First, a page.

Suffolk County Executive Steve Bellone and acting Police Commissioner Stuart Cameron on Monday said the police department would discipline two officers involved in misconduct in the detective promotional process.
Bellone announced the impending discipline as the department designated 33 police officers as new detectives, detective sergeants and detective lieutenants.
Newsday reported on May 3 that former Suffolk Police Commissioner Geraldine Hart ordered the Internal Affairs Bureau investigation after a sergeant who was seeking promotion to detective sergeant obtained five pages of questions and answers that were prepared for use in an interview-based selection process.
Bellone said outside oversight was added to the detective promotional process after Internal Affairs began probing the allegations.
"After a comprehensive and thorough investigation by our Internal Affairs Bureau, it was determined only these two individuals committed misconduct during this event and as the county executive said, and it's worth repeating, there was found to be no systematic misconduct on the part of our agency," Cameron said Monday. "It was the misconduct solely of two people who will be held accountable for their misdeeds."
Bellone said the 145 candidates for detective, detective sergeant or detective lieutenant were re-interviewed and Cameron brought in a New York State Police investigator to be part of the selection panel. Bellone did not name the officers and declined to specify the discipline, but said a department investigation had determined the misconduct was not widespread and involved two people.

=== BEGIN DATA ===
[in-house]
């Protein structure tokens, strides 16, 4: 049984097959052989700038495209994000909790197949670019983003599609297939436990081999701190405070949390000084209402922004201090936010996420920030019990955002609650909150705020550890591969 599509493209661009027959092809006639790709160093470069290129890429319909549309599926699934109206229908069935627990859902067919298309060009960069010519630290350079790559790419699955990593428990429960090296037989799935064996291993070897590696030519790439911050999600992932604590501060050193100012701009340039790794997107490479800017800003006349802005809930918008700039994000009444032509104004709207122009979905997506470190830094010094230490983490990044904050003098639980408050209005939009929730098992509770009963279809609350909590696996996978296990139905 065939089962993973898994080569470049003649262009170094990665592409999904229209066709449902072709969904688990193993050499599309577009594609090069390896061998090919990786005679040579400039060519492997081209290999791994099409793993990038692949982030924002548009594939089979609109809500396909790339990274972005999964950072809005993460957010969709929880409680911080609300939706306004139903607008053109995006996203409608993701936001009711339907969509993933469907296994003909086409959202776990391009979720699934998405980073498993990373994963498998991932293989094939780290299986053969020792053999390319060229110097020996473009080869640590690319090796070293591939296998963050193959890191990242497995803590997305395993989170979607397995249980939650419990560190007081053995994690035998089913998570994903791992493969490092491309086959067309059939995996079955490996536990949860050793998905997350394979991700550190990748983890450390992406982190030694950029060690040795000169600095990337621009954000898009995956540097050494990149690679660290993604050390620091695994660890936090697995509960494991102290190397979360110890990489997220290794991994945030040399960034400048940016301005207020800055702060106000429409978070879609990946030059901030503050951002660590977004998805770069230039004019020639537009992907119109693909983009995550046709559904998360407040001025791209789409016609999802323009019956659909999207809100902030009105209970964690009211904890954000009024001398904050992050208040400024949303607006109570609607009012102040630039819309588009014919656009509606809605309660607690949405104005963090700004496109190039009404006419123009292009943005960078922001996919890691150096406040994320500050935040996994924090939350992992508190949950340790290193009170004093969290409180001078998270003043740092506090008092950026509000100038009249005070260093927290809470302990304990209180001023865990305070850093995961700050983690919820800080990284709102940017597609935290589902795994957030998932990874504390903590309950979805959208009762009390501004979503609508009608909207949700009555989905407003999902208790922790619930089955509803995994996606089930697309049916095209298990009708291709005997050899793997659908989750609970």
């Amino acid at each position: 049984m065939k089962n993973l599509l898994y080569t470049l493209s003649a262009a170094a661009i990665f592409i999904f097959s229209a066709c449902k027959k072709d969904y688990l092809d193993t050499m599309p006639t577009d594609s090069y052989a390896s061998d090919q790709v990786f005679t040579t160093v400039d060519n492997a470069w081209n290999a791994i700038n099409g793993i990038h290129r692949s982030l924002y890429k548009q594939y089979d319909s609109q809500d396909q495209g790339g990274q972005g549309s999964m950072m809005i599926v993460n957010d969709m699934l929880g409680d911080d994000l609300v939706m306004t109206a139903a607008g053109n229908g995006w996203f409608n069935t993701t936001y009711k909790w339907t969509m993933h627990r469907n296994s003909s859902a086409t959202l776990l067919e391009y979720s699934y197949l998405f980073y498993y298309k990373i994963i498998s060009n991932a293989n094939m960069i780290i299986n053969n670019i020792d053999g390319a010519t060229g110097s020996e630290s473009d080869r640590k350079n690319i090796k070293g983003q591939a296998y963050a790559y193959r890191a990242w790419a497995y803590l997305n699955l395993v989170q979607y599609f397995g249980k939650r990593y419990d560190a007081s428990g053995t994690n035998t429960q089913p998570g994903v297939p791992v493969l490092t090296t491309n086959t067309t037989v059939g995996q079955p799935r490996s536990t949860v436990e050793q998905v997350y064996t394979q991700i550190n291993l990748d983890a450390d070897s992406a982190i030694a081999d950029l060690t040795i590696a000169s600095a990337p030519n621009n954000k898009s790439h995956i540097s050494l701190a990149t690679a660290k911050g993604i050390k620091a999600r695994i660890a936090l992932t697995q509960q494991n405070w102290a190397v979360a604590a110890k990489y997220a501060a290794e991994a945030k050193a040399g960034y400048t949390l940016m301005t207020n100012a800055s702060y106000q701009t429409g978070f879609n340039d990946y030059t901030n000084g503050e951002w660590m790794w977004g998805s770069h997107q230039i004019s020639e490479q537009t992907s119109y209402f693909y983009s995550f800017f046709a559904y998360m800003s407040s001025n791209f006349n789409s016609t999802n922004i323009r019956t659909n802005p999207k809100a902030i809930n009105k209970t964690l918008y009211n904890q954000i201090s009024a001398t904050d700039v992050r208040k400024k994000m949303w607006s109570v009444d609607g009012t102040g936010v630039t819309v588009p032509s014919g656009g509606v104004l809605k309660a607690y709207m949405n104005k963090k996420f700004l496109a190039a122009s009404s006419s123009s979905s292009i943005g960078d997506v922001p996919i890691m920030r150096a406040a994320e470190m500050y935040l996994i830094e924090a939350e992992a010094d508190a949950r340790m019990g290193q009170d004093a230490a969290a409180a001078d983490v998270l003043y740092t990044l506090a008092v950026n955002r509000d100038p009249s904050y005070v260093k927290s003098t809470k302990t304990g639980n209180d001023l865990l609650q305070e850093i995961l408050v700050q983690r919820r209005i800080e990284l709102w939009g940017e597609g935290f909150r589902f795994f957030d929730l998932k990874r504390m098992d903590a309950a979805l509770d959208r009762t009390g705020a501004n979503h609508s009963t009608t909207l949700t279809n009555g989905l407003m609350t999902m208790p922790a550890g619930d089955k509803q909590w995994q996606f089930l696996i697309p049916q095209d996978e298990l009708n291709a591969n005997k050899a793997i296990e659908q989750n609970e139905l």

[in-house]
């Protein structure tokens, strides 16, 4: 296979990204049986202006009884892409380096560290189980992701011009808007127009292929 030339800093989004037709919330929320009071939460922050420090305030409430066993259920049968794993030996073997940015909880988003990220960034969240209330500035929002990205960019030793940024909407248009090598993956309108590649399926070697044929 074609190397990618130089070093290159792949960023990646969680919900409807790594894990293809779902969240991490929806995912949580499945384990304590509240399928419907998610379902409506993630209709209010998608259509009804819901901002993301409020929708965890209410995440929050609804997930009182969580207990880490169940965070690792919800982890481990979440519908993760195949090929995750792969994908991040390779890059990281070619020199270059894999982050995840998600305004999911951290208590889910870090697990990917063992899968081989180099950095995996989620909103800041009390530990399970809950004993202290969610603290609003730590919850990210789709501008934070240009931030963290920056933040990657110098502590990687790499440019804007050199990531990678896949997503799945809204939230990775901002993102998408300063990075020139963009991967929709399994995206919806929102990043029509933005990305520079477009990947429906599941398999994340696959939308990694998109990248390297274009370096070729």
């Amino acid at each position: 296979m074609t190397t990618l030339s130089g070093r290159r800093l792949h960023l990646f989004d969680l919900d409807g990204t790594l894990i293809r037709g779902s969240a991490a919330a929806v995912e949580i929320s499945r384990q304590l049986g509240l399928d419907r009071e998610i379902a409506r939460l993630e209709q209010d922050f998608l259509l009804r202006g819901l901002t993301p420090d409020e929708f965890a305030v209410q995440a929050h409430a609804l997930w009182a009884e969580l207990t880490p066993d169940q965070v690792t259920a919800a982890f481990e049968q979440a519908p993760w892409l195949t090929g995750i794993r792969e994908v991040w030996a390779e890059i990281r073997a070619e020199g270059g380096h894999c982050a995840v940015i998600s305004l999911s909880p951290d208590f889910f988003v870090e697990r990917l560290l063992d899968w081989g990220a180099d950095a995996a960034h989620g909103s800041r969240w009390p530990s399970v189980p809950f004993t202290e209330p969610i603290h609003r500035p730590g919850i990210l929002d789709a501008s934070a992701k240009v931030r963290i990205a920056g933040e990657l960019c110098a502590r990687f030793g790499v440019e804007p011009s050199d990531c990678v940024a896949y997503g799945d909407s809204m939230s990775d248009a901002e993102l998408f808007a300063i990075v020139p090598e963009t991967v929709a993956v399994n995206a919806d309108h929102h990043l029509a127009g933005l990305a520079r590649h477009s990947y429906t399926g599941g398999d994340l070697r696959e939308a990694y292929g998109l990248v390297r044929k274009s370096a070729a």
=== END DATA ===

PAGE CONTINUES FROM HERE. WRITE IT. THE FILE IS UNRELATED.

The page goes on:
James Gruenfelder, president of the Suffolk Superior Officers Association, declined to comment.
A source with knowledge of the investigation said former Chief of Detectives Gerard Gigante, whose office oversaw the promotion process, was not one of the two people who will be disciplined and was found to have committed "no wrongdoing."
Gigante told Newsday in May his retirement was not connected to the probe.
Gigante, in a statement Monday, said he became aware of the cheating allegation when a "disgruntled detective sergeant candidate" told people "he was annoyed that he didn’t grade as high as he thought he should have on his interview because he possessed some word-for-word questions used for the interviews." Gigante said he "immediately" reported what he heard to Hart, who has also since retired, and the investigation started.
"It was quickly determined that this was an isolated incident that involved two lower ranking members of the Department," the statement said. "Essentially, one sergeant improperly sharing information with another sergeant prior to his interview. At no time was the integrity of the interview process compromised and no one from my office, where the interview process was conducted, was involved in any way. The investigation will confirm this to be true."
The department's 33 new detectives include Sgt. Salvatore Gigante, the nephew of Gerard Gigante. Salvatore Gigante's attempted appointment to the district attorney's squad has been the subject of complaints claiming nepotism and discrimination, including a federal lawsuit.
An attorney hired by the Suffolk County Legislature, which was required to consider a nepotism waiver in order for Salvatore Gigante to assume the role, concluded in 2019 he lacked the minimum qualifications. He sued the Legislature in July, seeking to overturn the vote denying him the waiver.
Bellone called Salvatore Gigante "an outstanding member of this department who unfortunately, in some ways, has been unfairly attacked and maligned."